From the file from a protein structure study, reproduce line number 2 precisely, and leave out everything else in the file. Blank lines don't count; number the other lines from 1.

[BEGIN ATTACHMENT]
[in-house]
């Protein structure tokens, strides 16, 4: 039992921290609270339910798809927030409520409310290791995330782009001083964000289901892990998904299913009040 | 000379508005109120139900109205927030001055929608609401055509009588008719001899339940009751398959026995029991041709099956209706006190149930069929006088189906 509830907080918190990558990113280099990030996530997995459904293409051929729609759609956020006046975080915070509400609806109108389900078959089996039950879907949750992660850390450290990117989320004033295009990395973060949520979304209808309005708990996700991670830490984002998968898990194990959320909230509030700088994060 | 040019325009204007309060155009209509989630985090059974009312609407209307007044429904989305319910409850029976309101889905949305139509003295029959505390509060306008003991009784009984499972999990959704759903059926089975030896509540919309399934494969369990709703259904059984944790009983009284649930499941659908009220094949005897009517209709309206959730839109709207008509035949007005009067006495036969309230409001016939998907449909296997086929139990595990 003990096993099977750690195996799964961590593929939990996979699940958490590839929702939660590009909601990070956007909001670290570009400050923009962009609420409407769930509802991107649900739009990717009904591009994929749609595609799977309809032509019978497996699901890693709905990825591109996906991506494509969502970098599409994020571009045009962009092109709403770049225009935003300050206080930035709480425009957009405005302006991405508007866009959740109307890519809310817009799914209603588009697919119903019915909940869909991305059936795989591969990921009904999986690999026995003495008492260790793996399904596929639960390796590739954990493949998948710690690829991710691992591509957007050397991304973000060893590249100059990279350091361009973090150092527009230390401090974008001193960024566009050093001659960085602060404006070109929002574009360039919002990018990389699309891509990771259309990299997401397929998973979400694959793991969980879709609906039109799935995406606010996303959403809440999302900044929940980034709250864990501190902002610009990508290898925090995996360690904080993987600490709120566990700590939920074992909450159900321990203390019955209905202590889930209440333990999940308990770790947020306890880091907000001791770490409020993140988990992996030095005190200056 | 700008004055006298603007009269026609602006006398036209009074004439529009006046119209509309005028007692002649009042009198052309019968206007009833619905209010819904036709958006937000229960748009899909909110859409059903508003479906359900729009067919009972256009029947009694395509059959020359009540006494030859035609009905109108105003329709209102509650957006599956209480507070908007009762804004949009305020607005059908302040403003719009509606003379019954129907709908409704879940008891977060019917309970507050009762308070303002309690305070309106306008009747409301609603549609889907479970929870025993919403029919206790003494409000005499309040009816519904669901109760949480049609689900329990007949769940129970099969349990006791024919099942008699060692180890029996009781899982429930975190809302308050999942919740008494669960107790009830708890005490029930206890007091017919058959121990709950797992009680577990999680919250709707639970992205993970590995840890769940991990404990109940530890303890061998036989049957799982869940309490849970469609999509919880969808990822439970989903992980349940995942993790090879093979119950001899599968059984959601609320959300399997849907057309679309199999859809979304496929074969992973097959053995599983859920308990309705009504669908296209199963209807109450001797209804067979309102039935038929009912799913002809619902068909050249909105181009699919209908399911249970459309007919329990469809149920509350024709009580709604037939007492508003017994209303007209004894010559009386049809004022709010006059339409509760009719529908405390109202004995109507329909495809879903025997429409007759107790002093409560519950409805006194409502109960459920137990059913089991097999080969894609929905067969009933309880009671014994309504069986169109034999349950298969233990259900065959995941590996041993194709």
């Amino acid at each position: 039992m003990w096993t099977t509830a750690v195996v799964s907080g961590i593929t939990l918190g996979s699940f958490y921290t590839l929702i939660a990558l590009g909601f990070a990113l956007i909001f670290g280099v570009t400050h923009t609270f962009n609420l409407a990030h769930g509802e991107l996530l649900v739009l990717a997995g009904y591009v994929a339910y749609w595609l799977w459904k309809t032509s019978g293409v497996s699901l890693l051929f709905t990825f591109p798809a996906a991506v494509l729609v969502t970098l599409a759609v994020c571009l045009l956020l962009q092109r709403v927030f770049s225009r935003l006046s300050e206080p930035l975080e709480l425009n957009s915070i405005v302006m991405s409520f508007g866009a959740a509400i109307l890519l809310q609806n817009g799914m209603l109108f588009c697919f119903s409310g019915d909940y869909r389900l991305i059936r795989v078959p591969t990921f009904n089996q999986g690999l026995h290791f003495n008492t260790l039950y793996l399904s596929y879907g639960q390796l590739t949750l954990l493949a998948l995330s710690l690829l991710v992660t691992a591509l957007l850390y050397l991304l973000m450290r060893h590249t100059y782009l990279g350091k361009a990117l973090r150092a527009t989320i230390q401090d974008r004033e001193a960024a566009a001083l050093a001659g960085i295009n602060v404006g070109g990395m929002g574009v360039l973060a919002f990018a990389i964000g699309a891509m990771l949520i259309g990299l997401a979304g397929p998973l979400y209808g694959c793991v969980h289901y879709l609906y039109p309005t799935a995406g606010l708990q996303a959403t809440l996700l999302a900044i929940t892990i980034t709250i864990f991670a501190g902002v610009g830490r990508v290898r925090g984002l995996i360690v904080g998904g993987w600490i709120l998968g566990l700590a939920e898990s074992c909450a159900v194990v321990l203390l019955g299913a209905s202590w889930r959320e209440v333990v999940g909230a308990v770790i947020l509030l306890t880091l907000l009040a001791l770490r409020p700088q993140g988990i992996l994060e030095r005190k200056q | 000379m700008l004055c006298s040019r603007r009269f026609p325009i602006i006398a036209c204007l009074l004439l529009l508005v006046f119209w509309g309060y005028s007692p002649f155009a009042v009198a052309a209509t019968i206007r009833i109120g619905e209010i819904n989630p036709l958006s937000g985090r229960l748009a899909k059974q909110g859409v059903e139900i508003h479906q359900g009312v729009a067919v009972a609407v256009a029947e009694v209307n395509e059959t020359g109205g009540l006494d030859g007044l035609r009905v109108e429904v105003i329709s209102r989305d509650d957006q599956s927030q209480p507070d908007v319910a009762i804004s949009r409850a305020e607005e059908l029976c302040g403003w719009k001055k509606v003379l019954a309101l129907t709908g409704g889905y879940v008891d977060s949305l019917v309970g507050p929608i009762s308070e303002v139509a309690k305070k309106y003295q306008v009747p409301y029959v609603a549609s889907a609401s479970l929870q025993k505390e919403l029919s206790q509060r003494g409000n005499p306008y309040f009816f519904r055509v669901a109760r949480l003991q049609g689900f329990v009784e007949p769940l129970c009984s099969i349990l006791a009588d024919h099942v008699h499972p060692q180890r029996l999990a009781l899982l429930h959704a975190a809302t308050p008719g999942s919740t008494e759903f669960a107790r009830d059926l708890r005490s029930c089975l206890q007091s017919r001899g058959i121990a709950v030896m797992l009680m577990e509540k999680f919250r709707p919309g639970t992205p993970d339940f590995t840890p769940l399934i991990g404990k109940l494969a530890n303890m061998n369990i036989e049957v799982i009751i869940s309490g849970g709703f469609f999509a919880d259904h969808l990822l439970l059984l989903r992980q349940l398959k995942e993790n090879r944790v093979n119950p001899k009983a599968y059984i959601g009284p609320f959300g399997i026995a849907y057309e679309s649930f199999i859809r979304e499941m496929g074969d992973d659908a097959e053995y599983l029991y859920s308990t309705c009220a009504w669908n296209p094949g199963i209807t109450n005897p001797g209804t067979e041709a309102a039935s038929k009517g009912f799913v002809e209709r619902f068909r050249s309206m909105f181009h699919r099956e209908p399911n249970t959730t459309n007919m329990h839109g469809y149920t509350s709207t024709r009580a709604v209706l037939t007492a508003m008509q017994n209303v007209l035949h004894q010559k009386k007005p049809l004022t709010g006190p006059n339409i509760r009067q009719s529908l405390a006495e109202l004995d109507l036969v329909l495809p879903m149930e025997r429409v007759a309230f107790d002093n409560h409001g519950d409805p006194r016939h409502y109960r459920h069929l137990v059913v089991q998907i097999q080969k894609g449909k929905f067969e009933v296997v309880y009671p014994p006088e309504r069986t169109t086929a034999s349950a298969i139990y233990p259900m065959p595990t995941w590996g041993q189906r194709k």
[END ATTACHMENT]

């Protein structure tokens, strides 16, 4: 039992921290609270339910798809927030409520409310290791995330782009001083964000289901892990998904299913009040 | 000379508005109120139900109205927030001055929608609401055509009588008719001899339940009751398959026995029991041709099956209706006190149930069929006088189906 509830907080918190990558990113280099990030996530997995459904293409051929729609759609956020006046975080915070509400609806109108389900078959089996039950879907949750992660850390450290990117989320004033295009990395973060949520979304209808309005708990996700991670830490984002998968898990194990959320909230509030700088994060 | 040019325009204007309060155009209509989630985090059974009312609407209307007044429904989305319910409850029976309101889905949305139509003295029959505390509060306008003991009784009984499972999990959704759903059926089975030896509540919309399934494969369990709703259904059984944790009983009284649930499941659908009220094949005897009517209709309206959730839109709207008509035949007005009067006495036969309230409001016939998907449909296997086929139990595990 003990096993099977750690195996799964961590593929939990996979699940958490590839929702939660590009909601990070956007909001670290570009400050923009962009609420409407769930509802991107649900739009990717009904591009994929749609595609799977309809032509019978497996699901890693709905990825591109996906991506494509969502970098599409994020571009045009962009092109709403770049225009935003300050206080930035709480425009957009405005302006991405508007866009959740109307890519809310817009799914209603588009697919119903019915909940869909991305059936795989591969990921009904999986690999026995003495008492260790793996399904596929639960390796590739954990493949998948710690690829991710691992591509957007050397991304973000060893590249100059990279350091361009973090150092527009230390401090974008001193960024566009050093001659960085602060404006070109929002574009360039919002990018990389699309891509990771259309990299997401397929998973979400694959793991969980879709609906039109799935995406606010996303959403809440999302900044929940980034709250864990501190902002610009990508290898925090995996360690904080993987600490709120566990700590939920074992909450159900321990203390019955209905202590889930209440333990999940308990770790947020306890880091907000001791770490409020993140988990992996030095005190200056 | 700008004055006298603007009269026609602006006398036209009074004439529009006046119209509309005028007692002649009042009198052309019968206007009833619905209010819904036709958006937000229960748009899909909110859409059903508003479906359900729009067919009972256009029947009694395509059959020359009540006494030859035609009905109108105003329709209102509650957006599956209480507070908007009762804004949009305020607005059908302040403003719009509606003379019954129907709908409704879940008891977060019917309970507050009762308070303002309690305070309106306008009747409301609603549609889907479970929870025993919403029919206790003494409000005499309040009816519904669901109760949480049609689900329990007949769940129970099969349990006791024919099942008699060692180890029996009781899982429930975190809302308050999942919740008494669960107790009830708890005490029930206890007091017919058959121990709950797992009680577990999680919250709707639970992205993970590995840890769940991990404990109940530890303890061998036989049957799982869940309490849970469609999509919880969808990822439970989903992980349940995942993790090879093979119950001899599968059984959601609320959300399997849907057309679309199999859809979304496929074969992973097959053995599983859920308990309705009504669908296209199963209807109450001797209804067979309102039935038929009912799913002809619902068909050249909105181009699919209908399911249970459309007919329990469809149920509350024709009580709604037939007492508003017994209303007209004894010559009386049809004022709010006059339409509760009719529908405390109202004995109507329909495809879903025997429409007759107790002093409560519950409805006194409502109960459920137990059913089991097999080969894609929905067969009933309880009671014994309504069986169109034999349950298969233990259900065959995941590996041993194709």